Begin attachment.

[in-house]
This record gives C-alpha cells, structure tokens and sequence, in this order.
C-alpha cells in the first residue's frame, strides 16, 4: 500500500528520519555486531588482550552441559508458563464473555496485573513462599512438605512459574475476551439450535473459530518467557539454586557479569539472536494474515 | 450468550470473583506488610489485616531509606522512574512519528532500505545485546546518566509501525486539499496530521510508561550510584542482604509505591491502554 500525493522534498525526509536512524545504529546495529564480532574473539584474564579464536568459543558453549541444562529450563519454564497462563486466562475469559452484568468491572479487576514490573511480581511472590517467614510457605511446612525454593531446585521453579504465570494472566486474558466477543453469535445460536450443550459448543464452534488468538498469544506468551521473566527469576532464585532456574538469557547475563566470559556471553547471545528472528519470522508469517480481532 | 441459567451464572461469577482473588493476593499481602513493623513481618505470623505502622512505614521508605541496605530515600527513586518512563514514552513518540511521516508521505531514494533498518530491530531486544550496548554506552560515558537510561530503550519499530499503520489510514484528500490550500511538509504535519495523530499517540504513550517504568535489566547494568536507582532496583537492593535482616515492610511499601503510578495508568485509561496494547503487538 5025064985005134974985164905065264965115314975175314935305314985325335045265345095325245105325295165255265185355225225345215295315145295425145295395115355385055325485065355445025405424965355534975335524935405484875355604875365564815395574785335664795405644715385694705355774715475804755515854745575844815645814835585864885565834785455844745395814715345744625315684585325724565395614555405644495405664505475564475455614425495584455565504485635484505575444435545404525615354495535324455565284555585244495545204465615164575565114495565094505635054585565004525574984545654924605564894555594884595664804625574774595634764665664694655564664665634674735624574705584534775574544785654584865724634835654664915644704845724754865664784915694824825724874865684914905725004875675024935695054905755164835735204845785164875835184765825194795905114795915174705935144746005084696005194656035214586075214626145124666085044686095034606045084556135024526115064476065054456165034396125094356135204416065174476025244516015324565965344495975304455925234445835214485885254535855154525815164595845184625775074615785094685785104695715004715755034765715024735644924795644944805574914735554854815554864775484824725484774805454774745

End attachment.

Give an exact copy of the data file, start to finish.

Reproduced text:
[in-house]
This record gives C-alpha cells, structure tokens and sequence, in this order.
C-alpha cells in the first residue's frame, strides 16, 4: 500500500528520519555486531588482550552441559508458563464473555496485573513462599512438605512459574475476551439450535473459530518467557539454586557479569539472536494474515 | 450468550470473583506488610489485616531509606522512574512519528532500505545485546546518566509501525486539499496530521510508561550510584542482604509505591491502554 500525493522534498525526509536512524545504529546495529564480532574473539584474564579464536568459543558453549541444562529450563519454564497462563486466562475469559452484568468491572479487576514490573511480581511472590517467614510457605511446612525454593531446585521453579504465570494472566486474558466477543453469535445460536450443550459448543464452534488468538498469544506468551521473566527469576532464585532456574538469557547475563566470559556471553547471545528472528519470522508469517480481532 | 441459567451464572461469577482473588493476593499481602513493623513481618505470623505502622512505614521508605541496605530515600527513586518512563514514552513518540511521516508521505531514494533498518530491530531486544550496548554506552560515558537510561530503550519499530499503520489510514484528500490550500511538509504535519495523530499517540504513550517504568535489566547494568536507582532496583537492593535482616515492610511499601503510578495508568485509561496494547503487538 5025064985005134974985164905065264965115314975175314935305314985325335045265345095325245105325295165255265185355225225345215295315145295425145295395115355385055325485065355445025405424965355534975335524935405484875355604875365564815395574785335664795405644715385694705355774715475804755515854745575844815645814835585864885565834785455844745395814715345744625315684585325724565395614555405644495405664505475564475455614425495584455565504485635484505575444435545404525615354495535324455565284555585244495545204465615164575565114495565094505635054585565004525574984545654924605564894555594884595664804625574774595634764665664694655564664665634674735624574705584534775574544785654584865724634835654664915644704845724754865664784915694824825724874865684914905725004875675024935695054905755164835735204845785164875835184765825194795905114795915174705935144746005084696005194656035214586075214626145124666085044686095034606045084556135024526115064476065054456165034396125094356135204416065174476025244516015324565965344495975304455925234445835214485885254535855154525815164595845184625775074615785094685785104695715004715755034765715024735644924795644944805574914735554854815554864775484824725484774805454774745